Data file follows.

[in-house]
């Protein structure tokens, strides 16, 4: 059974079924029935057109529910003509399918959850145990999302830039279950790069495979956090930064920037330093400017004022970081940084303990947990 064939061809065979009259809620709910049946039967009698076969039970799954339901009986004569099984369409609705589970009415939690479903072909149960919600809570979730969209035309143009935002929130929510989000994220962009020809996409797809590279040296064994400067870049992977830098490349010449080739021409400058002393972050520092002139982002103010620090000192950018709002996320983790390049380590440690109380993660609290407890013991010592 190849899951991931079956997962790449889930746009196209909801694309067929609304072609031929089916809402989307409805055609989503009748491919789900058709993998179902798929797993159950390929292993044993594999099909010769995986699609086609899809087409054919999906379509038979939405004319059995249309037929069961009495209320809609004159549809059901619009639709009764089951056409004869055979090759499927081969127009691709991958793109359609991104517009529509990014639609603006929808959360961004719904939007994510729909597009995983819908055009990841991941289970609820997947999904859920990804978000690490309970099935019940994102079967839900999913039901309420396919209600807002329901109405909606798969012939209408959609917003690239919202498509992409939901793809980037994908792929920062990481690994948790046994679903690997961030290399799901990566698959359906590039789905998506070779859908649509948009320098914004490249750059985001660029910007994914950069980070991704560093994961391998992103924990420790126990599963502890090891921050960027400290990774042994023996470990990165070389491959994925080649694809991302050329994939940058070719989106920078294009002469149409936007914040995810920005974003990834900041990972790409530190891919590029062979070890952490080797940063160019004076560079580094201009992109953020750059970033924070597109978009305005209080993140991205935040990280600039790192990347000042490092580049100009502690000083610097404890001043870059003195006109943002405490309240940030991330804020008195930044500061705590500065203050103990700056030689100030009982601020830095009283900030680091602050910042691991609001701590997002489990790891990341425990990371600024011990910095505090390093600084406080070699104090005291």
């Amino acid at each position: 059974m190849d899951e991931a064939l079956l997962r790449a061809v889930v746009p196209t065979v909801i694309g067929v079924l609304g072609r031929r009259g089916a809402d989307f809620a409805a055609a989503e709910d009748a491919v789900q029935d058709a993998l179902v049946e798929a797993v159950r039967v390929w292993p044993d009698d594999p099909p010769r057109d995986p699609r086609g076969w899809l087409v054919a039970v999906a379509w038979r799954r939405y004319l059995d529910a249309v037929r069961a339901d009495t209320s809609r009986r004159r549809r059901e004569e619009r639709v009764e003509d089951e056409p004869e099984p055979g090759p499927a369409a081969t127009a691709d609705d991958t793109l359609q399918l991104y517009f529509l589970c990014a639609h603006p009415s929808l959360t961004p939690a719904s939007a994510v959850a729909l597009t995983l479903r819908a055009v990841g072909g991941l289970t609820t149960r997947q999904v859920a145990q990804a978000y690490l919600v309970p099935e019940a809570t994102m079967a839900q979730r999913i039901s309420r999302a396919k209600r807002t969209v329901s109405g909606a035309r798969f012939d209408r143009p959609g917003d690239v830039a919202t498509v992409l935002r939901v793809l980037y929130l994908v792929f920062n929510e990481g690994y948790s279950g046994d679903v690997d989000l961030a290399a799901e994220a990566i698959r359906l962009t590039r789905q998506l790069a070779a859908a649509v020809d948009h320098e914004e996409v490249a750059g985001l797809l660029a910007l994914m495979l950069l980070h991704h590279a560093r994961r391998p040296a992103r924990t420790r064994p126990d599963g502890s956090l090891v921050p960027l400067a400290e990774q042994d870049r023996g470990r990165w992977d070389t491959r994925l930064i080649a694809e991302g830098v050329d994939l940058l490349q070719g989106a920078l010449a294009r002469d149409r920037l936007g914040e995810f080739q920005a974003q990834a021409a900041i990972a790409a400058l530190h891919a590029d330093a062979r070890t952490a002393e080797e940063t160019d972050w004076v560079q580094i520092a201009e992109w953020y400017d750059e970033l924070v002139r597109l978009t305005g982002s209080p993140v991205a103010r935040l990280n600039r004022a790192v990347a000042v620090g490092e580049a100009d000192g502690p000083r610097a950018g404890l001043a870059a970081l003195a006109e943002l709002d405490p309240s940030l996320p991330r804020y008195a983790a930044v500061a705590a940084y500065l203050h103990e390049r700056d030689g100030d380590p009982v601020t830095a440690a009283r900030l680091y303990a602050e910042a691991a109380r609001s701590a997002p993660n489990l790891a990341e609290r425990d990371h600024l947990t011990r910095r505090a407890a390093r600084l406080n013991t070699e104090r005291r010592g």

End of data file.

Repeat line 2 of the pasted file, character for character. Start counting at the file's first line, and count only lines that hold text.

């Protein structure tokens, strides 16, 4: 059974079924029935057109529910003509399918959850145990999302830039279950790069495979956090930064920037330093400017004022970081940084303990947990 064939061809065979009259809620709910049946039967009698076969039970799954339901009986004569099984369409609705589970009415939690479903072909149960919600809570979730969209035309143009935002929130929510989000994220962009020809996409797809590279040296064994400067870049992977830098490349010449080739021409400058002393972050520092002139982002103010620090000192950018709002996320983790390049380590440690109380993660609290407890013991010592 190849899951991931079956997962790449889930746009196209909801694309067929609304072609031929089916809402989307409805055609989503009748491919789900058709993998179902798929797993159950390929292993044993594999099909010769995986699609086609899809087409054919999906379509038979939405004319059995249309037929069961009495209320809609004159549809059901619009639709009764089951056409004869055979090759499927081969127009691709991958793109359609991104517009529509990014639609603006929808959360961004719904939007994510729909597009995983819908055009990841991941289970609820997947999904859920990804978000690490309970099935019940994102079967839900999913039901309420396919209600807002329901109405909606798969012939209408959609917003690239919202498509992409939901793809980037994908792929920062990481690994948790046994679903690997961030290399799901990566698959359906590039789905998506070779859908649509948009320098914004490249750059985001660029910007994914950069980070991704560093994961391998992103924990420790126990599963502890090891921050960027400290990774042994023996470990990165070389491959994925080649694809991302050329994939940058070719989106920078294009002469149409936007914040995810920005974003990834900041990972790409530190891919590029062979070890952490080797940063160019004076560079580094201009992109953020750059970033924070597109978009305005209080993140991205935040990280600039790192990347000042490092580049100009502690000083610097404890001043870059003195006109943002405490309240940030991330804020008195930044500061705590500065203050103990700056030689100030009982601020830095009283900030680091602050910042691991609001701590997002489990790891990341425990990371600024011990910095505090390093600084406080070699104090005291």